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Sunday, December 4, 2016
Sunday Reflection with Father Terry Tastard - 30 January 2011
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 Bible scholars draw parallels between Jesus on the hillside near Lake Galilee, and Moses a thousand years before him on Mt Sinai.  Moses gives the people the Law, summarised by the Ten Commandments.  Jesus gives his people the Sermon on the Mount, summarised by the Beatitudes.  This is not the only parallel between Jesus and the history of the ancient People of God.  Just as there were 12 tribes of Israel, so there were 12 disciples.  Jesus is leading a movement, creating a people who would answer his challenge to be light, to be leaven, to be salt for the world.

Jesus intends those who answer his call to be a creative presence for love.  This new people is to be found among all races and classes and nations.  They are to help others discover God’s love.  They are to challenge the world to live by God’s standards of justice and integrity.  Today we call this people the Church.  It is a wonderful privilege, to be part of the people who share this calling and who through faith and baptism, are the body of Christ.

On the other hand, we know our frailties only too well.  Who are we, to hold ourselves up as paragons of virtue?  Which brings us back to the Beatitudes that we hear today (Mt 5.1-12).  They are deliberate challenges by Jesus, running against the spirit of his times.  They also challenge our times with their worship of power and self-aggrandizement.  But this is exactly where we find our hope.  Read the Beatitudes again and you will find that it is the ordinary, struggling people who can find God in the very middle of their lives.  Jesus gives us hope and strength by helping us see our vocation in terms of communion with God.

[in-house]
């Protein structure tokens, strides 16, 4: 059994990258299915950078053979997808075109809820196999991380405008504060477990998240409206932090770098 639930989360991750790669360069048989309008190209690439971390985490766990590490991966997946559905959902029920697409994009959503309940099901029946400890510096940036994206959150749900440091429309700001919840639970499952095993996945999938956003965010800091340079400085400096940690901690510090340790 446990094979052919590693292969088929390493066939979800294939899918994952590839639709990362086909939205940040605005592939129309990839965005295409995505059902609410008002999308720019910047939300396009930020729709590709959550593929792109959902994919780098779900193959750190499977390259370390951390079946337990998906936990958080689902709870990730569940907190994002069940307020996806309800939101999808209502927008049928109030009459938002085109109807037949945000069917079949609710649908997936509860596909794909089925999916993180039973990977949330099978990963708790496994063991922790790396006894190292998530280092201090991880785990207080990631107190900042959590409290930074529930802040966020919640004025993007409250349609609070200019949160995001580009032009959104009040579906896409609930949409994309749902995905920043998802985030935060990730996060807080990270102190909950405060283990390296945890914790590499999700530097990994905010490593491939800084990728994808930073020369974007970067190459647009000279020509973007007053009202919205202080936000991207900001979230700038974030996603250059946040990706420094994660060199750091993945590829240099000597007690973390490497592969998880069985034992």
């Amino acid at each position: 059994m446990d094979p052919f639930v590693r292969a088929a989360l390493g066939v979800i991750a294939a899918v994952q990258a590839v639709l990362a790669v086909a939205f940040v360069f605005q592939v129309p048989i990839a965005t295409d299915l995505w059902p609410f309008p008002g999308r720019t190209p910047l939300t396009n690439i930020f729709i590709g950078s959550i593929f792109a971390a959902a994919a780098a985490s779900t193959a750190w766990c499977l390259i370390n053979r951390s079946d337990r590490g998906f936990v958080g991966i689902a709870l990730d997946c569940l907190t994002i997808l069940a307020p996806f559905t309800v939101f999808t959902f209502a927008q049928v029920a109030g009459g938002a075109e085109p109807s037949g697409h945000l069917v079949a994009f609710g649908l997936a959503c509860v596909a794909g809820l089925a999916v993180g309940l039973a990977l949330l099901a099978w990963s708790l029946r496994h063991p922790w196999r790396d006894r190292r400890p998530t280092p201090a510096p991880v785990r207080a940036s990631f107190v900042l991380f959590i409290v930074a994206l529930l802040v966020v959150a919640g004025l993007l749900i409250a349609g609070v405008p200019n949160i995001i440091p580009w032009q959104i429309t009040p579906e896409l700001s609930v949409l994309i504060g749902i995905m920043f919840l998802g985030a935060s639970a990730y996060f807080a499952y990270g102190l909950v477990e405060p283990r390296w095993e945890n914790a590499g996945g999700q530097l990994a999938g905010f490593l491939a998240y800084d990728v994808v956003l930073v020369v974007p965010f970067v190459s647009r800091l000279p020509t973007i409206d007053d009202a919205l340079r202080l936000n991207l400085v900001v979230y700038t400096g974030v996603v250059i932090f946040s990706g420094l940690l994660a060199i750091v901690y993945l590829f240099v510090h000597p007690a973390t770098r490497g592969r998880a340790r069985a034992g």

The poor in spirit are blessed because they seek to live in such a way that the material things of life do not control them.  This spirit of detachment, of seeing things in true proportion, is a lifetime’s journey in which we strive to see all things in relation to God.  Those who are gentle are blessed, because a peaceable spirit creates a peaceable world and creates new opportunities for human flourishing.  Even those who mourn will find a blessing, because in their grief a hand will hold theirs to comfort them, a hand that bears the mark of a nail.  Those who long for what is right and good will find fulfilment, because like the peacemakers, they will be creating new opportunities and opening doors to others.  Those who cling to Christ in the face of scepticism and mocking, shall have a great reward.  Jesus is calling us to engage with life in all its reality.  The beatitudes are not achievements but gifts, given by God to those who ask to know the right thing and to be given the grace and courage to do it.

Fr Terry is Parish Priest at Holy Trinity Catholic Church in Brook Green, west London.   His latest book:  Ronald Knox and English Catholicism is published by Gracewing at £12.99 and is available on Amazon, on ICN's front page. To read Sr Gemma Simmonds' review on ICN see: www.indcatholicnews.com/news.php?viewStory=16114

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